The Dominican Republic can boast some very interesting finds in some of its freshwater caves that have been mostly unexplored until now.
Research divers recently uncovered an unexpectedly large variety of fossil remains of extinct species of animals in the underground springs, including crocodiles. The discoveries may turn a new page in paleontology, at least in the Caribbean.
SOUNDBITE: Alfred Rosenberger, Anthropologist, Brooklyn College: "One of the wonderful things we’ve learned here in the past couple of years, is that we can do really solid collecting of paleontological remains in underwater caverns. This is something entirely new. . It really hasn’t been done before systematically and I think it might be a brand new way – certainly for Hispaniola, the island, of Hispaniola, this is the way to do it."
One of the crocodile skeletons is nearly complete, buried in silt except for the end of its snout.
The researchers are excited about this find, because crocodiles have never been reported on this part of the island.
The croc findings were so unexpected and recent, the scientists are still in the midst of research to determine age and species.
Lead scientist and anthropologist Alfred Rosenberger and his team set out to search for monkey remains in the Dominican Republic caves. They found many. And many more remains of different animals, including bats, sloths, birds, snakes, lizards and fish.
One of the cave sites, discovered by locals, has a narrow vertical entrance under a fig tree in the country’s eastern province of La Altagracia.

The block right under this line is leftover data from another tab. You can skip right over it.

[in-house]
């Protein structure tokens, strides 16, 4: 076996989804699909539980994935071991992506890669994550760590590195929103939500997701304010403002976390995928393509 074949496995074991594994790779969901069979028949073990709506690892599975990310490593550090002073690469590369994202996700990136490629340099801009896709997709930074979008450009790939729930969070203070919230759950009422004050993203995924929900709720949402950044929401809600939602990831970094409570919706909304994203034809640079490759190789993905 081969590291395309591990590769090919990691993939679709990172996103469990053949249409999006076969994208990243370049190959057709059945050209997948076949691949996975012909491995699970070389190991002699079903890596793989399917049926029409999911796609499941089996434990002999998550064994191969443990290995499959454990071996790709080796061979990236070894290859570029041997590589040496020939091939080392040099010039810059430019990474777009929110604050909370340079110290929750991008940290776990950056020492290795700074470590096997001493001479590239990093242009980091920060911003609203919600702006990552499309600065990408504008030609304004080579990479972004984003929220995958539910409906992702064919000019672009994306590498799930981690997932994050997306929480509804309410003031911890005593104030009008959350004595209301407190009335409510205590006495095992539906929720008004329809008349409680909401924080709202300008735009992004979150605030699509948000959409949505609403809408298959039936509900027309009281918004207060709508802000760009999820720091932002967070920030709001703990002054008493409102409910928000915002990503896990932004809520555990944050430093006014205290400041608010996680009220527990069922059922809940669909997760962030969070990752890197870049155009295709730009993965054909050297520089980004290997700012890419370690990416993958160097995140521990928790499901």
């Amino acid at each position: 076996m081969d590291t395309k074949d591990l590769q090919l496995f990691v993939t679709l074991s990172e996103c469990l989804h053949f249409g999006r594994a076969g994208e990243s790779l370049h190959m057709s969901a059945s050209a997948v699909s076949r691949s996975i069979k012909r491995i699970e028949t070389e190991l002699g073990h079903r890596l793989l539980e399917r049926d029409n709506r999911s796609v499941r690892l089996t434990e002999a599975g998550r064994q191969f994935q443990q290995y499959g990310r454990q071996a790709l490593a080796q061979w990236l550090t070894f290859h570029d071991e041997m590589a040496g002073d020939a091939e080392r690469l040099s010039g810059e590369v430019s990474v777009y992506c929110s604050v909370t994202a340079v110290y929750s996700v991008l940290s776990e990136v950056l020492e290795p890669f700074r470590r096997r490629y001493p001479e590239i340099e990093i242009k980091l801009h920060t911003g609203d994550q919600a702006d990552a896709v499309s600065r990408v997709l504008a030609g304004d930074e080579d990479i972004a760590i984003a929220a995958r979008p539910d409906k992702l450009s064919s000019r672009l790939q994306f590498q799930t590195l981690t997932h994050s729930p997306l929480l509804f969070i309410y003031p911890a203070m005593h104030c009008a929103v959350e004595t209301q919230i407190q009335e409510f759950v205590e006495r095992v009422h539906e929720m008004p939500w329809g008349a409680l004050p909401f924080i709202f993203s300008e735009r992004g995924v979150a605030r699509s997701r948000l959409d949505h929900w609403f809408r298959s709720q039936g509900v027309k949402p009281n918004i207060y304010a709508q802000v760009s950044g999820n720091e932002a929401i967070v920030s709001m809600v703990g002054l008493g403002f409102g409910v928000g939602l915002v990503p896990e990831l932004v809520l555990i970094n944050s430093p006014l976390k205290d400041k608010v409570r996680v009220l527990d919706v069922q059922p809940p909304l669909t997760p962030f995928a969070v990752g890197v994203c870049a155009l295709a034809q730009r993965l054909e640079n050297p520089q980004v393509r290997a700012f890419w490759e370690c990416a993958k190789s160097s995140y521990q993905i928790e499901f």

After about a 26 foot descent, there is a large cave room, and in the surrounding water of this cave, extending at least 28-hundred feet, the crocodile fossils were found in excellent condition.
SOUNDBITE: Alfred Rosenberger, Anthropologist, Brooklyn College: "One of the beautiful things about finding this material in underground caves is that the preservation is extraordinary. It is very rare when doing normal dirt paleontology , so to speak, to be able to find complete bones that are unbroken."
Other caves have more inviting entrances, but because of their remoteness, and the fact they are filled with water, they had remained largely unexplored, until now. And the animal remains have been well preserved in the cold water for millenia.
Funding for the expedition of Rosenberger, the Museo del Hombre Dominicano and collaborators from the Dominican Republic Speleological Society, was provided by a National Geographic /Waitt Foundation grant, with previous support from the Leakey Foundation.